Liverpool are at a hugely important moment in their history, writes Jake Farrell
I’m sure that for their fans the word disappointing does not come close to summarising their season. After mounting a title challenge the season before last the manner in which they slumped to 7th place in the most recent Premier League campaign was symptomatic of a team going backward, not forward. Now without the assuring presence of Rafa Benetiz at Anfield and turmoil in the boardroom Liverpool must stride in the right direction once again. Without Champions League football and possibly without their best players the venerable red half of Liverpool could enter a terminal decline akin to that of Leeds. They need a strong managerial choice to haul them back to the top table of the English game. Here are 3 choices that may not be the most inspiring but are the credible options for a struggling team.
Manuel Pellegrini – You could be forgiven for thinking that the erstwhile Real Madrid boss did a horrendous job at the Bernabeau. In reality, but for a late Lyon goal which knocked Madrid out of the Champions League, his tenure was anything but. Trophy-less it may have been but to have even made La Liga competitive against a peerless Barca is impressive. He can be adjudged to have commanded the respect of the dressing room as well and coaxed the best from Gonzalo Higuain and Cristiano Ronaldo who scored 27 and 26 goals respectively in last years campaign. His Spanish influence may placate Fernando Torres and even attract some of his former players from Villareal. He may not inspire the fervour of the Kop but there are not many other managers of his experience and pedigree that would currently take on the Liverpool job.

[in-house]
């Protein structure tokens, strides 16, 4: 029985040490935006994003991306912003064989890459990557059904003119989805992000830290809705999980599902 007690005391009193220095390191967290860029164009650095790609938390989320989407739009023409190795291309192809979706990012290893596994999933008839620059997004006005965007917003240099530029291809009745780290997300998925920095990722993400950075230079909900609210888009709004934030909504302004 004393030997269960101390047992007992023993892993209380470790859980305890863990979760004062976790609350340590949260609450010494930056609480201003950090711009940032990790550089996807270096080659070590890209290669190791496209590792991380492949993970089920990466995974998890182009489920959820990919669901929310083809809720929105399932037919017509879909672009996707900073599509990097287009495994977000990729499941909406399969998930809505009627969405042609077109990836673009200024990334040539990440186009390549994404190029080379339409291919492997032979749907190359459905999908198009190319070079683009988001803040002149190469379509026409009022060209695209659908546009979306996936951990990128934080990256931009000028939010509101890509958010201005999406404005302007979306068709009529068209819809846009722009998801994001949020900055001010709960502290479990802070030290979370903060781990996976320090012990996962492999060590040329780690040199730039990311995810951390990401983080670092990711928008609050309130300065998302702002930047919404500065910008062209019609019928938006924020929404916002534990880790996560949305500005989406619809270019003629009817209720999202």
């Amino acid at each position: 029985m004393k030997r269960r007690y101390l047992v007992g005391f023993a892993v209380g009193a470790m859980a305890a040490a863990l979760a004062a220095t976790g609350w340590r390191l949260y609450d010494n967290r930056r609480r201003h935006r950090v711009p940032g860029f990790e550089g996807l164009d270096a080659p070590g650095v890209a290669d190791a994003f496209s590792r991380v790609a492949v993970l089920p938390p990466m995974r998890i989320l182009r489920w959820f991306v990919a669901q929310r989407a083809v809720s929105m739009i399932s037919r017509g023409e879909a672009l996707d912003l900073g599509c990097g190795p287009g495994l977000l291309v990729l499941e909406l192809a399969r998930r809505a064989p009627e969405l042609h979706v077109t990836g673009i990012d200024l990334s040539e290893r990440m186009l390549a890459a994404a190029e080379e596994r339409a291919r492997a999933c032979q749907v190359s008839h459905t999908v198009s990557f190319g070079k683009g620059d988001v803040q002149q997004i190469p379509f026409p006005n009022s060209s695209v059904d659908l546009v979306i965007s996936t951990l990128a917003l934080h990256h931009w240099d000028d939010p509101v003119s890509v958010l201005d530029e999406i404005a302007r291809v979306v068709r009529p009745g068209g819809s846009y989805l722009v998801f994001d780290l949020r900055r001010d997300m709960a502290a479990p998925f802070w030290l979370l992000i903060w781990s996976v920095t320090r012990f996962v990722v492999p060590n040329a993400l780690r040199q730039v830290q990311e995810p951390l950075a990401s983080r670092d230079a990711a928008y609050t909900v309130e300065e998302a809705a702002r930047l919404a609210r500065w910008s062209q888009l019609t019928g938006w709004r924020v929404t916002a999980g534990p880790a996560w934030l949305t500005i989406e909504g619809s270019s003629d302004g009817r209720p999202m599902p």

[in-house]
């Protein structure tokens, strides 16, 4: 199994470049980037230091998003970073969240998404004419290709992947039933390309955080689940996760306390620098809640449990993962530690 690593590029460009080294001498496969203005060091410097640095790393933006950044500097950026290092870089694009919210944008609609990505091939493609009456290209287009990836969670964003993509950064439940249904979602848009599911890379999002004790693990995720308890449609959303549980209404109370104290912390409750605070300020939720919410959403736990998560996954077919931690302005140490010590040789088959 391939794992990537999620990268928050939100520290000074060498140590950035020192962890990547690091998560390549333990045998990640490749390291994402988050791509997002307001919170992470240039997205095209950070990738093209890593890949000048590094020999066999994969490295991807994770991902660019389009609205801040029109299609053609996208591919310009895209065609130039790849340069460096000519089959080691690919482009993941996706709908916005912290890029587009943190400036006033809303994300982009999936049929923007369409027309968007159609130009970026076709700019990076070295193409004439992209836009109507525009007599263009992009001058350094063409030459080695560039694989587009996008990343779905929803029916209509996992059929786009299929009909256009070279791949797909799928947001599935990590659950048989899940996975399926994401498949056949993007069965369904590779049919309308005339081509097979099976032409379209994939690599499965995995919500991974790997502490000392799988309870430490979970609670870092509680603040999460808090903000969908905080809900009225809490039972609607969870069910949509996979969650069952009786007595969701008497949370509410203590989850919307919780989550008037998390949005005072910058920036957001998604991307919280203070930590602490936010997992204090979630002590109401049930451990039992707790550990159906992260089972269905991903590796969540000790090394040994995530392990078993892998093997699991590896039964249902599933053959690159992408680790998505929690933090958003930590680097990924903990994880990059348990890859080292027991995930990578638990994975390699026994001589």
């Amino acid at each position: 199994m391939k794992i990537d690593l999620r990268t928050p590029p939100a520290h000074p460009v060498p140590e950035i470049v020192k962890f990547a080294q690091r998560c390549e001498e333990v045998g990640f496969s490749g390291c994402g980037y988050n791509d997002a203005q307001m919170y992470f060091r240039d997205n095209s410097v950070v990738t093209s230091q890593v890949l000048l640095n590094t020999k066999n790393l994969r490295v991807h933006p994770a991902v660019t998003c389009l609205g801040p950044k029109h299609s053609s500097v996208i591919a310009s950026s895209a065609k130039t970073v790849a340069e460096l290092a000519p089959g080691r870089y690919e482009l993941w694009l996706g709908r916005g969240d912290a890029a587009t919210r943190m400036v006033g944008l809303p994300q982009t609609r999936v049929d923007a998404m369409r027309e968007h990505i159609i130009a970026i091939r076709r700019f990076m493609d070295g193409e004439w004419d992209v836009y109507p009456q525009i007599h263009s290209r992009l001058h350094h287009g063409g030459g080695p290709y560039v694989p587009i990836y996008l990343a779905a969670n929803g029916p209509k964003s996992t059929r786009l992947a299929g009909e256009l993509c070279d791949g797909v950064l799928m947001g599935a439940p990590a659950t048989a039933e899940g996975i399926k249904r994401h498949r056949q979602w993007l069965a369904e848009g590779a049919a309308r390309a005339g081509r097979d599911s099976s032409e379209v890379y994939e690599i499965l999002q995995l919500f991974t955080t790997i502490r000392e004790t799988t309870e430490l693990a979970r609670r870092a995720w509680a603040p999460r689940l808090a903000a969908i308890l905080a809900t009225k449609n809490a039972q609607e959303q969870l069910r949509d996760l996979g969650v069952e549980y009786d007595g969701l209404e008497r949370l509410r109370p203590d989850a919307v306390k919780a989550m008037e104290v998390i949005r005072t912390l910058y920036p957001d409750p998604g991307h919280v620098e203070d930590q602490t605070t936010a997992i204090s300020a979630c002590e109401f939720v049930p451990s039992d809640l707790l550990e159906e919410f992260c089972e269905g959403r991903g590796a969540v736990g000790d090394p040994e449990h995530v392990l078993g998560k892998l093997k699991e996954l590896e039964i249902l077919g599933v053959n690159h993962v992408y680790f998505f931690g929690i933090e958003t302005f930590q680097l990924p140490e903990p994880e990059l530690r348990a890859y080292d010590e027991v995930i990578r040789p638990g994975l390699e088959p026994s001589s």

Roy Hodgson – Hodgson did a superb job in getting Fulham to the Europa League final last season and seems to be universally well liked for his affable nature and astute footballing brain. He is highly thought of on the continent and his network of contacts could be useful for building a side on a paltry budget. Despite his superb relationship with his current employers and the adulation heaped upon him by a grateful Craven Cottage faithful the 62 year old may well be tempted by what would conceivably be his last tilt at a top job. Should he take the job and get Liverpool back to a position of success after the varied exploits of his career he knows, that in all likliehood, he would be considered one of the great modern British managers.
Martin O’Neill – Patience, inexplicably, seems to be wearing thin with O’Neill at Villa Park. Despite building an impressive team and pushing Villa to the forefront of British football once again, in what has to be one of the most competitive periods in modern history with Spurs, City and even Everton breaking the big four cartel, there have been rumours of unrest. If there is credence in the suggestion that relations with Chairman Randy Lerner have broken down then O’Neill may seek a hasty exit. As a man that invariably demands the loyalty of players through sheer force of passion he could be an exciting prospect for Liverpool fans. However suggestions that Villa have become one dimensional and over reliant on a big man up front will worry them to a similar degree.